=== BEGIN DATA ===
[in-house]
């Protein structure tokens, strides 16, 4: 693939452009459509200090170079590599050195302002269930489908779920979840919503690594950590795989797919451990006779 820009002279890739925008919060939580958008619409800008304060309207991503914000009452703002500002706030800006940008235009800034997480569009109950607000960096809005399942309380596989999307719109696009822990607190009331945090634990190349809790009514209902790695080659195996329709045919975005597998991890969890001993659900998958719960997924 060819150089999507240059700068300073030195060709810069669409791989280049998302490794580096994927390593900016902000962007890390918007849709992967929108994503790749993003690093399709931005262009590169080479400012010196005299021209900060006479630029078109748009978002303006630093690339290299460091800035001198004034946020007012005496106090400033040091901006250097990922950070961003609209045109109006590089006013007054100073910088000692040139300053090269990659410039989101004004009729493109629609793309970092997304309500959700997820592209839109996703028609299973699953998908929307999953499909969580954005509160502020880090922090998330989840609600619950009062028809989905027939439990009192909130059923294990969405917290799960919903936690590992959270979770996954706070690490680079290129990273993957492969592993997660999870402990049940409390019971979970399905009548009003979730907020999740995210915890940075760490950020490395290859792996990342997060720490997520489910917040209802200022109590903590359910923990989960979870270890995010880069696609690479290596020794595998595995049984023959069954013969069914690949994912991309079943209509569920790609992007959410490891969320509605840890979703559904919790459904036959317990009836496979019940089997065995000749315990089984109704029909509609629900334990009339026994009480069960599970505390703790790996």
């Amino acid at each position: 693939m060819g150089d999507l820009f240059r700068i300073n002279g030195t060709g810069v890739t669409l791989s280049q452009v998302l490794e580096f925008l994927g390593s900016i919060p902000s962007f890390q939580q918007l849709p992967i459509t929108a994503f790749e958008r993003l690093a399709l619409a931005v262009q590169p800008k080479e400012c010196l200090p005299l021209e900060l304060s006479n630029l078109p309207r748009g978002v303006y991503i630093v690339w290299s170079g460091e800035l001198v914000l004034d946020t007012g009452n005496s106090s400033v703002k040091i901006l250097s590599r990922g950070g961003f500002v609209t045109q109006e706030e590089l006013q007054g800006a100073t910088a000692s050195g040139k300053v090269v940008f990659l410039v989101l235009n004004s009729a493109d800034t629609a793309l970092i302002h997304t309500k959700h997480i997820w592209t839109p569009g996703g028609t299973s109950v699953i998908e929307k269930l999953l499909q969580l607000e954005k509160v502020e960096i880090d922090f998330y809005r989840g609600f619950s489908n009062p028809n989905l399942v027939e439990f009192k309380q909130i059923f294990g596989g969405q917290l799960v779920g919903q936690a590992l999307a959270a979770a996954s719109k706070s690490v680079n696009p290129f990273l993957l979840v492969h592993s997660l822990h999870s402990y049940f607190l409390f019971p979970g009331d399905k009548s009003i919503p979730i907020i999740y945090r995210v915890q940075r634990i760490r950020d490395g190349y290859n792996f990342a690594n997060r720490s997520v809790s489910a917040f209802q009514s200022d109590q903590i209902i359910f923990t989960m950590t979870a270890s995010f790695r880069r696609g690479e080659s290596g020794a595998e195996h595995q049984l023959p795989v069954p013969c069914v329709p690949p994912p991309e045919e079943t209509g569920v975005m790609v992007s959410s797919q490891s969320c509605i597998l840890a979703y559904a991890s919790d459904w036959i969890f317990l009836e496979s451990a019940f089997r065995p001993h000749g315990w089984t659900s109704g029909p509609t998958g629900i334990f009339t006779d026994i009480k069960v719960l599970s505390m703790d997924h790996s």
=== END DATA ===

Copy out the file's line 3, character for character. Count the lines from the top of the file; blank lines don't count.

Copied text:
């Amino acid at each position: 693939m060819g150089d999507l820009f240059r700068i300073n002279g030195t060709g810069v890739t669409l791989s280049q452009v998302l490794e580096f925008l994927g390593s900016i919060p902000s962007f890390q939580q918007l849709p992967i459509t929108a994503f790749e958008r993003l690093a399709l619409a931005v262009q590169p800008k080479e400012c010196l200090p005299l021209e900060l304060s006479n630029l078109p309207r748009g978002v303006y991503i630093v690339w290299s170079g460091e800035l001198v914000l004034d946020t007012g009452n005496s106090s400033v703002k040091i901006l250097s590599r990922g950070g961003f500002v609209t045109q109006e706030e590089l006013q007054g800006a100073t910088a000692s050195g040139k300053v090269v940008f990659l410039v989101l235009n004004s009729a493109d800034t629609a793309l970092i302002h997304t309500k959700h997480i997820w592209t839109p569009g996703g028609t299973s109950v699953i998908e929307k269930l999953l499909q969580l607000e954005k509160v502020e960096i880090d922090f998330y809005r989840g609600f619950s489908n009062p028809n989905l399942v027939e439990f009192k309380q909130i059923f294990g596989g969405q917290l799960v779920g919903q936690a590992l999307a959270a979770a996954s719109k706070s690490v680079n696009p290129f990273l993957l979840v492969h592993s997660l822990h999870s402990y049940f607190l409390f019971p979970g009331d399905k009548s009003i919503p979730i907020i999740y945090r995210v915890q940075r634990i760490r950020d490395g190349y290859n792996f990342a690594n997060r720490s997520v809790s489910a917040f209802q009514s200022d109590q903590i209902i359910f923990t989960m950590t979870a270890s995010f790695r880069r696609g690479e080659s290596g020794a595998e195996h595995q049984l023959p795989v069954p013969c069914v329709p690949p994912p991309e045919e079943t209509g569920v975005m790609v992007s959410s797919q490891s969320c509605i597998l840890a979703y559904a991890s919790d459904w036959i969890f317990l009836e496979s451990a019940f089997r065995p001993h000749g315990w089984t659900s109704g029909p509609t998958g629900i334990f009339t006779d026994i009480k069960v719960l599970s505390m703790d997924h790996s």